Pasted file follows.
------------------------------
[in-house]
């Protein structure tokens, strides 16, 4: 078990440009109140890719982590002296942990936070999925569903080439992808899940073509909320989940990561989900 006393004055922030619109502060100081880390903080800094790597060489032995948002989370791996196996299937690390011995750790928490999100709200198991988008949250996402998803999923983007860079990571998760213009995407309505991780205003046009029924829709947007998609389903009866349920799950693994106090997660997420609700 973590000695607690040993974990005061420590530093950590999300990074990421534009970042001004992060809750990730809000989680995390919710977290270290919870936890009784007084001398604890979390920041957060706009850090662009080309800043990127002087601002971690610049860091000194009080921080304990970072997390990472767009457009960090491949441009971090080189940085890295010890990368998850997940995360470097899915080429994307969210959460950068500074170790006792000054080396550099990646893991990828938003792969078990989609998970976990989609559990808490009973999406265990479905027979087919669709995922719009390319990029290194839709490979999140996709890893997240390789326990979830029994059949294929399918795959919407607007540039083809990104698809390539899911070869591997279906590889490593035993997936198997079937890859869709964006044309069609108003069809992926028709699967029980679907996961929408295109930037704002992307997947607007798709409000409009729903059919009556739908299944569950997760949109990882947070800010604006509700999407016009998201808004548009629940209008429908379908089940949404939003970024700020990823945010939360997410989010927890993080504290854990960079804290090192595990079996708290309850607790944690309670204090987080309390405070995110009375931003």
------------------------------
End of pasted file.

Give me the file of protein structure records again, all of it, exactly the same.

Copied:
[in-house]
């Protein structure tokens, strides 16, 4: 078990440009109140890719982590002296942990936070999925569903080439992808899940073509909320989940990561989900 006393004055922030619109502060100081880390903080800094790597060489032995948002989370791996196996299937690390011995750790928490999100709200198991988008949250996402998803999923983007860079990571998760213009995407309505991780205003046009029924829709947007998609389903009866349920799950693994106090997660997420609700 973590000695607690040993974990005061420590530093950590999300990074990421534009970042001004992060809750990730809000989680995390919710977290270290919870936890009784007084001398604890979390920041957060706009850090662009080309800043990127002087601002971690610049860091000194009080921080304990970072997390990472767009457009960090491949441009971090080189940085890295010890990368998850997940995360470097899915080429994307969210959460950068500074170790006792000054080396550099990646893991990828938003792969078990989609998970976990989609559990808490009973999406265990479905027979087919669709995922719009390319990029290194839709490979999140996709890893997240390789326990979830029994059949294929399918795959919407607007540039083809990104698809390539899911070869591997279906590889490593035993997936198997079937890859869709964006044309069609108003069809992926028709699967029980679907996961929408295109930037704002992307997947607007798709409000409009729903059919009556739908299944569950997760949109990882947070800010604006509700999407016009998201808004548009629940209008429908379908089940949404939003970024700020990823945010939360997410989010927890993080504290854990960079804290090192595990079996708290309850607790944690309670204090987080309390405070995110009375931003």